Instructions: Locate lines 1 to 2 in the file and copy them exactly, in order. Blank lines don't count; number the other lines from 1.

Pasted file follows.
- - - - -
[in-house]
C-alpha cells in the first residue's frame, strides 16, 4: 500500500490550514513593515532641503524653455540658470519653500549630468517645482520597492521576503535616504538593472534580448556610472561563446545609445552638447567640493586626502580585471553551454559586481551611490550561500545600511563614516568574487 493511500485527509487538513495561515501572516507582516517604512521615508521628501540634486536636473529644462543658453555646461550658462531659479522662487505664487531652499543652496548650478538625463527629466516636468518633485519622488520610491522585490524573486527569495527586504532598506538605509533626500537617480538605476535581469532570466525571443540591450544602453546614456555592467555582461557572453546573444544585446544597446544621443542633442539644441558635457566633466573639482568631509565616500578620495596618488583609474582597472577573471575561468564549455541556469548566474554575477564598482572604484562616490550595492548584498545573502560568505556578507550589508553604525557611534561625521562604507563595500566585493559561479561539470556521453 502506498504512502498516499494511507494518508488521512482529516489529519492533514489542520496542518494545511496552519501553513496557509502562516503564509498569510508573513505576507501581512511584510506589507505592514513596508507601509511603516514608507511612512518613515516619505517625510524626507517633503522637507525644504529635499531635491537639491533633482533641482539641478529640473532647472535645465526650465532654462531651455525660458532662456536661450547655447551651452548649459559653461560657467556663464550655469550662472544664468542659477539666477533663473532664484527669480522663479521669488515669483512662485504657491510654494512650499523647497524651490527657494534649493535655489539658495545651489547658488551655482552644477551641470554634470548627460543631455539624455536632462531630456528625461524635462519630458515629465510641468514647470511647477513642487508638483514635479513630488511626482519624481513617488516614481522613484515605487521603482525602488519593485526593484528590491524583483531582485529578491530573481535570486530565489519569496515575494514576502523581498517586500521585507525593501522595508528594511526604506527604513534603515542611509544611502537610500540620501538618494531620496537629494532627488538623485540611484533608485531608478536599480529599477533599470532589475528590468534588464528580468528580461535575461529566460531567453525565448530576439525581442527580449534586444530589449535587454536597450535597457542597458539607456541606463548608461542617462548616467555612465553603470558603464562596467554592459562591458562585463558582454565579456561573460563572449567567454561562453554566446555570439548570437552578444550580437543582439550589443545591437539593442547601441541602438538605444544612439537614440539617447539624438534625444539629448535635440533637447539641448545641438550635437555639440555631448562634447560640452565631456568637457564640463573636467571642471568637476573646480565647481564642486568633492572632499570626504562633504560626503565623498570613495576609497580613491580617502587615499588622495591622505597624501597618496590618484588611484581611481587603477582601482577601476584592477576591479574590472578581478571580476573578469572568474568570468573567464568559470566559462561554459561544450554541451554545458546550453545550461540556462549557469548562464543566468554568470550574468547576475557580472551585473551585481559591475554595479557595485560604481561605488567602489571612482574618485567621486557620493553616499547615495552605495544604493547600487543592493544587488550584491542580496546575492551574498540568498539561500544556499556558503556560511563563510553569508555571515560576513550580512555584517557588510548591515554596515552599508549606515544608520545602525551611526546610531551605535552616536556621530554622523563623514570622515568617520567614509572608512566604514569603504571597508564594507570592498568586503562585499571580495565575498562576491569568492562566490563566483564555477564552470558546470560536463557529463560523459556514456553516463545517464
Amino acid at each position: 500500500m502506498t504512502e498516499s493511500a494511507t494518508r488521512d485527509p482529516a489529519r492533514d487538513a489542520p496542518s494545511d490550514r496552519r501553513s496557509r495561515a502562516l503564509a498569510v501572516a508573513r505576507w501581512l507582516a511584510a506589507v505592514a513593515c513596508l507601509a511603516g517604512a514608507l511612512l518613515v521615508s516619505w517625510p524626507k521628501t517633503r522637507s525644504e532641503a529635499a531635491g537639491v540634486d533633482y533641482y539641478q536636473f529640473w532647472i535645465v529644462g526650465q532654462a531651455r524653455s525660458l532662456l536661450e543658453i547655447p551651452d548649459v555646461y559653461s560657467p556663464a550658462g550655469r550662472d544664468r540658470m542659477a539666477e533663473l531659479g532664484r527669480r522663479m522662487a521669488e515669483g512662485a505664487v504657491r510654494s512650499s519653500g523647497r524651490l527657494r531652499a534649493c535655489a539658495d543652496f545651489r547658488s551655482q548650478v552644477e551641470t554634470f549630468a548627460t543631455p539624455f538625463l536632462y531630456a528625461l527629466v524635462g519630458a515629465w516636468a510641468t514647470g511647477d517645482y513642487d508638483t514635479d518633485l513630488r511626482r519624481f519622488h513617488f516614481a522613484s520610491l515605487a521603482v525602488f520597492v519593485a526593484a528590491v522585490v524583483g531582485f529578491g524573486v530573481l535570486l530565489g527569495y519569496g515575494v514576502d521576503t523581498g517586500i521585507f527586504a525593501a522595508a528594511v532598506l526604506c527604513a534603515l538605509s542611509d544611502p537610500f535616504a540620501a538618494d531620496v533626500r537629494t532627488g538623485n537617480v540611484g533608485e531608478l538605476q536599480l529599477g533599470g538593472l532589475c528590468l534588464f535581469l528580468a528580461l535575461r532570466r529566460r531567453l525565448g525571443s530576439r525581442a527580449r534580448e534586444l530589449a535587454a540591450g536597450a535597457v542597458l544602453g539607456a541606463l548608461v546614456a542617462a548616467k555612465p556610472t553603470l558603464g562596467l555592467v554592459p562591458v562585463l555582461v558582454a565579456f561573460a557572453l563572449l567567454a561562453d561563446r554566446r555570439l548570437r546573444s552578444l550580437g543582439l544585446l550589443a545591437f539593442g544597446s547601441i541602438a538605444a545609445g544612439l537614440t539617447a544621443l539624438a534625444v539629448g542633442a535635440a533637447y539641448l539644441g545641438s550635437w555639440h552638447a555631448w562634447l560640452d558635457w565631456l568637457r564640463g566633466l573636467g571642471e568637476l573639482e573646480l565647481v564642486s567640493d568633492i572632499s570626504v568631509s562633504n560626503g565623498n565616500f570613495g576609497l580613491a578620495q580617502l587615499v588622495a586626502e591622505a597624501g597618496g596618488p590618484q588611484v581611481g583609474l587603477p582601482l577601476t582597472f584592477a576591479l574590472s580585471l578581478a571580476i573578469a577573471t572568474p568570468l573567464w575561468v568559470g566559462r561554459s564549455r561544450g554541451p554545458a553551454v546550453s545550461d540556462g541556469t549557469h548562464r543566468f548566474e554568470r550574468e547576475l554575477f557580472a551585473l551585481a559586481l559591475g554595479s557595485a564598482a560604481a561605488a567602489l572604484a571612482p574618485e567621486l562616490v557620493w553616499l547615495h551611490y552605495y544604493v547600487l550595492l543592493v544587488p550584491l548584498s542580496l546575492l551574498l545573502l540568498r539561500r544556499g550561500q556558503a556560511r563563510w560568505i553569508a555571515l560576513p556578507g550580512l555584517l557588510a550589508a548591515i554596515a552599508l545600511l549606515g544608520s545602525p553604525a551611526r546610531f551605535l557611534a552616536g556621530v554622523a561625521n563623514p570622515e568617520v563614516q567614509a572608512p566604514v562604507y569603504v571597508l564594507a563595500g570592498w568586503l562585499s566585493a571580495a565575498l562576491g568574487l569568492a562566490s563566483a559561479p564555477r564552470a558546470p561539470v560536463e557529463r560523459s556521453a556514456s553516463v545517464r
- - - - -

[in-house]
C-alpha cells in the first residue's frame, strides 16, 4: 500500500490550514513593515532641503524653455540658470519653500549630468517645482520597492521576503535616504538593472534580448556610472561563446545609445552638447567640493586626502580585471553551454559586481551611490550561500545600511563614516568574487 493511500485527509487538513495561515501572516507582516517604512521615508521628501540634486536636473529644462543658453555646461550658462531659479522662487505664487531652499543652496548650478538625463527629466516636468518633485519622488520610491522585490524573486527569495527586504532598506538605509533626500537617480538605476535581469532570466525571443540591450544602453546614456555592467555582461557572453546573444544585446544597446544621443542633442539644441558635457566633466573639482568631509565616500578620495596618488583609474582597472577573471575561468564549455541556469548566474554575477564598482572604484562616490550595492548584498545573502560568505556578507550589508553604525557611534561625521562604507563595500566585493559561479561539470556521453 502506498504512502498516499494511507494518508488521512482529516489529519492533514489542520496542518494545511496552519501553513496557509502562516503564509498569510508573513505576507501581512511584510506589507505592514513596508507601509511603516514608507511612512518613515516619505517625510524626507517633503522637507525644504529635499531635491537639491533633482533641482539641478529640473532647472535645465526650465532654462531651455525660458532662456536661450547655447551651452548649459559653461560657467556663464550655469550662472544664468542659477539666477533663473532664484527669480522663479521669488515669483512662485504657491510654494512650499523647497524651490527657494534649493535655489539658495545651489547658488551655482552644477551641470554634470548627460543631455539624455536632462531630456528625461524635462519630458515629465510641468514647470511647477513642487508638483514635479513630488511626482519624481513617488516614481522613484515605487521603482525602488519593485526593484528590491524583483531582485529578491530573481535570486530565489519569496515575494514576502523581498517586500521585507525593501522595508528594511526604506527604513534603515542611509544611502537610500540620501538618494531620496537629494532627488538623485540611484533608485531608478536599480529599477533599470532589475528590468534588464528580468528580461535575461529566460531567453525565448530576439525581442527580449534586444530589449535587454536597450535597457542597458539607456541606463548608461542617462548616467555612465553603470558603464562596467554592459562591458562585463558582454565579456561573460563572449567567454561562453554566446555570439548570437552578444550580437543582439550589443545591437539593442547601441541602438538605444544612439537614440539617447539624438534625444539629448535635440533637447539641448545641438550635437555639440555631448562634447560640452565631456568637457564640463573636467571642471568637476573646480565647481564642486568633492572632499570626504562633504560626503565623498570613495576609497580613491580617502587615499588622495591622505597624501597618496590618484588611484581611481587603477582601482577601476584592477576591479574590472578581478571580476573578469572568474568570468573567464568559470566559462561554459561544450554541451554545458546550453545550461540556462549557469548562464543566468554568470550574468547576475557580472551585473551585481559591475554595479557595485560604481561605488567602489571612482574618485567621486557620493553616499547615495552605495544604493547600487543592493544587488550584491542580496546575492551574498540568498539561500544556499556558503556560511563563510553569508555571515560576513550580512555584517557588510548591515554596515552599508549606515544608520545602525551611526546610531551605535552616536556621530554622523563623514570622515568617520567614509572608512566604514569603504571597508564594507570592498568586503562585499571580495565575498562576491569568492562566490563566483564555477564552470558546470560536463557529463560523459556514456553516463545517464